“A person who never made a mistake never tried anything new.” – Albert Einstein
Recall the last mistake you made. How did you handle it? Did you own up to it, and perhaps learn something from it? Or did you try to blame it on someone or something else and move on? If your response was the latter, you have plenty of company: it is the response of most people.
Most of us fear making mistakes, and when we do we try to rationalize them away. The reality is, mistakes are a part of life and we should not live our lives in fear of making them. Rather we should learn from our mistakes or we run the risk of repeating them.
How can we learn from our mistakes?
For one thing, when you make a mistake, admit it. By admitting it you are doing two things: you are being honest, and you are taking responsibility.
“Sometimes when you innovate, you make mistakes. It is best to admit them quickly and get on with improving your other innovations.” – Steve Jobs
Honesty keeps us from rationalizing. Responsibility keeps us from blaming our mistake on others. Rather than saying, “You did not tell me” or “I didn’t know,” it will likely come as a surprise to those around you when you say, “I made a mistake and I take responsibility for it.”
As important as this is, it is not enough to be honest and take responsibility for your mistakes. You must also examine yourself to see what you can learn from the mistake.
When I was about 13, I lived on a farm. We had a van with a battery that wasn’t holding its charge. In an attempt to recharge the battery, the engine was left running for about 30 minutes. I came outside and heard a hissing noise coming from the engine, which had been running for 30 minutes. I went to investigate and discovered it was coming from radiator. Since no one was around, I thought I would take off the radiator cap to see what was causing the hissing sound. I opened it while trying to look into it. Needless to say the explosion of hot water and steam burned the entire left side of my face.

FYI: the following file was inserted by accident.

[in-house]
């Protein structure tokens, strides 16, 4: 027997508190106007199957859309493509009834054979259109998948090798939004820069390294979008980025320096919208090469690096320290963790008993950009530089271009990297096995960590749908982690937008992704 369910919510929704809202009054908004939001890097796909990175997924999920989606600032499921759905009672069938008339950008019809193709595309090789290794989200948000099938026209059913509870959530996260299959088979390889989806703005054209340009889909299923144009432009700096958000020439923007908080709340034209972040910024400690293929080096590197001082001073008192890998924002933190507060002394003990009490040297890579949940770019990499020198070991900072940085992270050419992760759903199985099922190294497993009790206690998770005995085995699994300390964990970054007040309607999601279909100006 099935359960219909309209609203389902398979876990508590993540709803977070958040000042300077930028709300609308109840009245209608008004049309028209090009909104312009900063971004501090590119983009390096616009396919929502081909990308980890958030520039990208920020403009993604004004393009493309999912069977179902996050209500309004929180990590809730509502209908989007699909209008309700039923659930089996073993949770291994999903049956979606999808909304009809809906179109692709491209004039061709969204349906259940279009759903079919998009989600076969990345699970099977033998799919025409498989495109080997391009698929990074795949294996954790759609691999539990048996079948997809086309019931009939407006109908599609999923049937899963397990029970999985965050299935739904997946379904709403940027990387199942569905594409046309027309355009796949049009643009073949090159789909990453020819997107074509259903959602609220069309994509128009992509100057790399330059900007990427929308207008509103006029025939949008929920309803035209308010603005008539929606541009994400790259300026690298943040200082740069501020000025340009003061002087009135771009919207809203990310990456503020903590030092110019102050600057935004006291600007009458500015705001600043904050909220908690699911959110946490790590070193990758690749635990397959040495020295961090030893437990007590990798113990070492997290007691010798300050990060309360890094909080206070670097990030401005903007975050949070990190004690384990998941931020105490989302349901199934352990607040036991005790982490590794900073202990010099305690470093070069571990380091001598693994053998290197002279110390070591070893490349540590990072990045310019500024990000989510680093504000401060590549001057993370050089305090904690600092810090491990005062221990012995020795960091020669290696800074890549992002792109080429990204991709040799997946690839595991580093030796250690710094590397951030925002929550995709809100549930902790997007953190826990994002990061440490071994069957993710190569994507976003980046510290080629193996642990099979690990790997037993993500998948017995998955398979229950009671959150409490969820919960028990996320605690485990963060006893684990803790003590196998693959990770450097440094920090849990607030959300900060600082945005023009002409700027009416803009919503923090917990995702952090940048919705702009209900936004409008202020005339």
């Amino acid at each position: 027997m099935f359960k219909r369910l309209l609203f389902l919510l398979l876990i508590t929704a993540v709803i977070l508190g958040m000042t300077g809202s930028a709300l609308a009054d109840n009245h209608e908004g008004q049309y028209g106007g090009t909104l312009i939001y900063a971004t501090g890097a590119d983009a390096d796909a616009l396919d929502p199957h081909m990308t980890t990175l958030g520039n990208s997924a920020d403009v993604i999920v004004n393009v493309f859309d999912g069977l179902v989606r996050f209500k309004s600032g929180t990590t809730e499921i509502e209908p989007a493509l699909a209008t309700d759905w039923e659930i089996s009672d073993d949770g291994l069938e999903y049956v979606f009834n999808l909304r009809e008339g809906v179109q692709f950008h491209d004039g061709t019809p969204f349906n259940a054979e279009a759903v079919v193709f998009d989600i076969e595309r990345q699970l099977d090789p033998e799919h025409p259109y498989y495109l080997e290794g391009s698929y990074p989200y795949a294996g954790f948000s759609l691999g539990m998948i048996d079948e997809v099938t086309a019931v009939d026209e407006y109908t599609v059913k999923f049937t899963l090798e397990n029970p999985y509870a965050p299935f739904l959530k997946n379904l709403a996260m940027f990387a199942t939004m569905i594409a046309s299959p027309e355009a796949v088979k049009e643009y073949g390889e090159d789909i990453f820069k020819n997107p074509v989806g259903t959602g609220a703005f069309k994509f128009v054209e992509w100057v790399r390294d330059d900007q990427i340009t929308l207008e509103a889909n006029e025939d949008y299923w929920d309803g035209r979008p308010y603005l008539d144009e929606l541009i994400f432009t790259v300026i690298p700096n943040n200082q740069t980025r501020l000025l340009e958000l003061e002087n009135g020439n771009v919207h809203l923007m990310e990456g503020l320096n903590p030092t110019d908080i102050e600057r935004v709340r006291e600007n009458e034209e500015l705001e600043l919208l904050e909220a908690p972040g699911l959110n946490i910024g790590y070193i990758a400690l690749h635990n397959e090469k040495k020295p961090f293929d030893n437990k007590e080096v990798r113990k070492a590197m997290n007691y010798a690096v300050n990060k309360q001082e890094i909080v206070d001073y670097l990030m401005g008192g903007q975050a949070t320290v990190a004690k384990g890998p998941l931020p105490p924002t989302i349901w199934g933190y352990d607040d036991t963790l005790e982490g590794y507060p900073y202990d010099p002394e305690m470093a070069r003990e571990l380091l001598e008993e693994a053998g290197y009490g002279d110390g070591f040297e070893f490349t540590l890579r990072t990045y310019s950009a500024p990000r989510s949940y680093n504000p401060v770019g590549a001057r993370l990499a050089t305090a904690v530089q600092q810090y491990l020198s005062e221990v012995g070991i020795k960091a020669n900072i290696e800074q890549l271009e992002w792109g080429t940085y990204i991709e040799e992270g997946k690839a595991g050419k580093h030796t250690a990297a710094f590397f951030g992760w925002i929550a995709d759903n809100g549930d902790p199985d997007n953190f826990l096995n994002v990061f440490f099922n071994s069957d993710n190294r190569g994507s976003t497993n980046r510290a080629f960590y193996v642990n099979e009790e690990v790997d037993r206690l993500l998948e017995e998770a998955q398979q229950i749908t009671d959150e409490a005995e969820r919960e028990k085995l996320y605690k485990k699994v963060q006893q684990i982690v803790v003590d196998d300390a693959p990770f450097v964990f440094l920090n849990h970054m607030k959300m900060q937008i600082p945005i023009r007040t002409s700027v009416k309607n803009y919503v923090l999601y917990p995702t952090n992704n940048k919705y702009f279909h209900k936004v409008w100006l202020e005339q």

I can say “lesson learned” from the mistake I made of opening a radiator making a hissing noise.
I know some mistakes are not as drastic as I just described. The point is, when we make a mistake, we should always ask, “What have I learned?” If you fail to take the lesson learned from your mistake, you are likely to repeat it.
Accepting your mistakes also helps you to accept your fallibility.
Some folks like to think of themselves as perfect. Others know they are not perfect, but try to present the façade of perfection (or at least having it all together). But what we can learn from our mistakes is that no one is perfect.
For many of us that is a hard reality to embrace or to admit. For some who grew up in dysfunctional families, acknowledging anything less than perfection is difficult as it would expose problems under the surface. But when we learn to accept our fallibility through embracing our mistakes, we are freed to live without fear of failing or fear of others finding out our secrets.
Those who embrace their fallibility and overcome their fear of failing go on to achieve great things. Fear of failing keeps us from reaching for our dreams.
Are you a prisoner to the fear of failing or are you reaching for your dreams knowing that you will make mistakes along the way?
If you do not admit and take responsibility for your mistakes, ask yourself why not? Is it because you think you’re somehow perfect, never making a mistake? Or are you afraid that others will think less of you for admitting what you already know to be true? Hopefully, understanding why you are not admitting or taking responsibility for your mistakes will help you be more honest with yourself and others.
If you would like help in achieving your goals as a leader or in any area of your life, call us at 208-880-0307 or email us at email@example.com to schedule a complimentary coaching session. To read Errol’s other posts, visit Christ-Centered Life Coaching.